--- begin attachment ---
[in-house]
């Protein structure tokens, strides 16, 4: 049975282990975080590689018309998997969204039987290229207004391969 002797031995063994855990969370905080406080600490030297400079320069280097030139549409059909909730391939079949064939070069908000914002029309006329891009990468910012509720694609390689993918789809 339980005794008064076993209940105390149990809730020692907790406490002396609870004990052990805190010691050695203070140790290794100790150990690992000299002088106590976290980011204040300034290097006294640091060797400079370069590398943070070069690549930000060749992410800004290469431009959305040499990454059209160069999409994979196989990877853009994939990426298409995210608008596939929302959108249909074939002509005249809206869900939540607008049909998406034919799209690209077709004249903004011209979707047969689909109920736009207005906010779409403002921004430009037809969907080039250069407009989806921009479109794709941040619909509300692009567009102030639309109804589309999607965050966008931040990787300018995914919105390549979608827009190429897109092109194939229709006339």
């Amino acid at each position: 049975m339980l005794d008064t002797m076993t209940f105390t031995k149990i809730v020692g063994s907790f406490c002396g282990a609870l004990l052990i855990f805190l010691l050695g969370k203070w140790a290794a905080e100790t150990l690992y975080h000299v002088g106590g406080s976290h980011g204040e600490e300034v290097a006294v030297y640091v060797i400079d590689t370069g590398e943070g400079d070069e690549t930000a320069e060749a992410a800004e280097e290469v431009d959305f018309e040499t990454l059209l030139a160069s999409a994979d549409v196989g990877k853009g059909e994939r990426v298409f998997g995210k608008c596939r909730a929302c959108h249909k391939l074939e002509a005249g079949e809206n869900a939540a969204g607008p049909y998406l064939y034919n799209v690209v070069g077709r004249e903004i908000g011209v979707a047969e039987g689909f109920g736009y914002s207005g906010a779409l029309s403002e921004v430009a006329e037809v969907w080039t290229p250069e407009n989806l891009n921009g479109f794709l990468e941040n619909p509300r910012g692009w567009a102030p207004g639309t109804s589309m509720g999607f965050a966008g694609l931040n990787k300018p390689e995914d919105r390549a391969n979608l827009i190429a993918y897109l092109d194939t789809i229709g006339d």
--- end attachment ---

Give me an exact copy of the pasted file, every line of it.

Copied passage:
[in-house]
């Protein structure tokens, strides 16, 4: 049975282990975080590689018309998997969204039987290229207004391969 002797031995063994855990969370905080406080600490030297400079320069280097030139549409059909909730391939079949064939070069908000914002029309006329891009990468910012509720694609390689993918789809 339980005794008064076993209940105390149990809730020692907790406490002396609870004990052990805190010691050695203070140790290794100790150990690992000299002088106590976290980011204040300034290097006294640091060797400079370069590398943070070069690549930000060749992410800004290469431009959305040499990454059209160069999409994979196989990877853009994939990426298409995210608008596939929302959108249909074939002509005249809206869900939540607008049909998406034919799209690209077709004249903004011209979707047969689909109920736009207005906010779409403002921004430009037809969907080039250069407009989806921009479109794709941040619909509300692009567009102030639309109804589309999607965050966008931040990787300018995914919105390549979608827009190429897109092109194939229709006339």
């Amino acid at each position: 049975m339980l005794d008064t002797m076993t209940f105390t031995k149990i809730v020692g063994s907790f406490c002396g282990a609870l004990l052990i855990f805190l010691l050695g969370k203070w140790a290794a905080e100790t150990l690992y975080h000299v002088g106590g406080s976290h980011g204040e600490e300034v290097a006294v030297y640091v060797i400079d590689t370069g590398e943070g400079d070069e690549t930000a320069e060749a992410a800004e280097e290469v431009d959305f018309e040499t990454l059209l030139a160069s999409a994979d549409v196989g990877k853009g059909e994939r990426v298409f998997g995210k608008c596939r909730a929302c959108h249909k391939l074939e002509a005249g079949e809206n869900a939540a969204g607008p049909y998406l064939y034919n799209v690209v070069g077709r004249e903004i908000g011209v979707a047969e039987g689909f109920g736009y914002s207005g906010a779409l029309s403002e921004v430009a006329e037809v969907w080039t290229p250069e407009n989806l891009n921009g479109f794709l990468e941040n619909p509300r910012g692009w567009a102030p207004g639309t109804s589309m509720g999607f965050a966008g694609l931040n990787k300018p390689e995914d919105r390549a391969n979608l827009i190429a993918y897109l092109d194939t789809i229709g006339d």